Q. What is hydroponics?
A. Hydroponics is the science of growing plants without soil. The plants thrive on the nutrient solution alone. The medium merely acts as support for the plants and their root systems, and perhaps to hold moisture around the roots. The growing medium, if any, is totally inert.
Q. What are the advantages of hydroponics versus soil grown plants?
A. No soil means no weeds or soil borne pests and disease. Plants will maintain optimum nutrient and moisture levels in hydroponics systems, which has several benefits: healthier plants, faster growing plants and plants that will be more disease resistant as they are not stressed by drought. The root systems stay smaller on hydroponically grown plants, so the plant can concentrate it’s growth energy on producing plant mass, rather that roots. This can result in up to 30% faster growth. This also allow the grower to have more plants per square foot of garden space. Hydroponically grown plants never get root bound, so they do not need repotting. Hydroponics produce has a longer shelf life than soil-grown produce. Hydroponics is clean, so it adapts easily to indoor culture, but may also be used outdoors and in greenhouses.
Q. Isn’t hydroponics gardening complicated?
A. No! If you can follow directions, you can garden hydroponically. A few simple steps must be followed on a regular basis to insure that your plants thrive. Once you get used to the routine, it is a snap!
Q. Is it expensive?
A. Just as with soil gardening, you decide how elaborate or simple you would like your hydroponics garden to be. You can build a system from items you may have already in your garage or home. The yearly costs of fertilizers and pH control products for a mid-size system that can produce about 200 pounds of tomatoes annually.
Q. Can plants be grown organically, hydroponically?
A. Organic and hydroponics growers have typically regarded each other somewhat suspiciously and the two growing methods were at one time thought to be incompatible. There is some common ground, however, and more people are finding that with a little experimentation, they can grow a successful organic, hydroponics garden. Hydroponics gardening is based on immediate and 100% nutrient availability. Organic fertilizers typically break down over a period of time via bacterial action in the soil. Enzyme activators such as NITRON FORMULA A-35 which hasten the breakdown of organic fertilizers may make your hydroponics, organic garden more successful.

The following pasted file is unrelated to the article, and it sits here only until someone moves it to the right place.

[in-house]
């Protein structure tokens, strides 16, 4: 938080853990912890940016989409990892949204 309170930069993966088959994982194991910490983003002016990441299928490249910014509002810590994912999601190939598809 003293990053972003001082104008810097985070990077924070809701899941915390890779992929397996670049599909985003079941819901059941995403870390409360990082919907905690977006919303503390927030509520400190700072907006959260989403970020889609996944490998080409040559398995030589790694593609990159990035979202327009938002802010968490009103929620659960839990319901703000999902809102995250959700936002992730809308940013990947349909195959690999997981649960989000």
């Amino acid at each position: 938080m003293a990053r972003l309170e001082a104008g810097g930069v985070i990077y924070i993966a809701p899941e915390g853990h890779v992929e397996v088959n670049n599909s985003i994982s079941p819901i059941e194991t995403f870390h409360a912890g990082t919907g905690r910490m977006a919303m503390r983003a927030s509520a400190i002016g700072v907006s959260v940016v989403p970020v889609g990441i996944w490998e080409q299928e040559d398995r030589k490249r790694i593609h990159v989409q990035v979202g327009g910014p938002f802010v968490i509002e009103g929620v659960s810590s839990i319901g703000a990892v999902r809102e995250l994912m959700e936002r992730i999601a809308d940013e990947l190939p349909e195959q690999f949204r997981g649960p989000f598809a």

Q. What types of plants can be grown hydroponically?
A. Anything can be easily grown, but some plants prove to be more space efficient. Some plants we suggest are tomatoes, sweet peppers, hot chilis, lettuce, spinach, chard, squash, cucumbers, broccoli, beans, snow peas, herbs, flowers of all types and house plants.
Q. Do you really get better yields in less time?
A. Absolutely. The plants, receiving everything they need, tend to be healthier, faster growing and generally more productive.
Q. What about taste? Will the flavor compare to produce from my outdoor, organic garden?
A. You bet–perhaps even better! This is simply due to the fact that the hydroponically grown plants are getting everything they need, when they need it. Don’t be fooled by “hot house” produce grown commercially. The growers’ primary concern is shipability and storage, not flavor. When you grow you own vegetables at home, you can expect nothing less than excellent results.
Q. Will I be using any pesticides? If so, what kind?
A. Generally, indoor environments demand less pesticides for obvious reasons. Hydroponics growing eliminates soil borne pests, as well. However, if pests do become a problem, on can choose to use insecticidal soaps, natural pyrethums and, in some cases, beneficial insects. These controls will be completely safe to use on edible crops and are also environmentally safe. Outdoors, your soil borne pests will be eliminated and simply hosing off you plants with water may prove to be an effective control of aphids and mites. Otherwise, we suggest trying the insecticides listed above.
source: TheFarm.org, photo from freedigitalphotos.net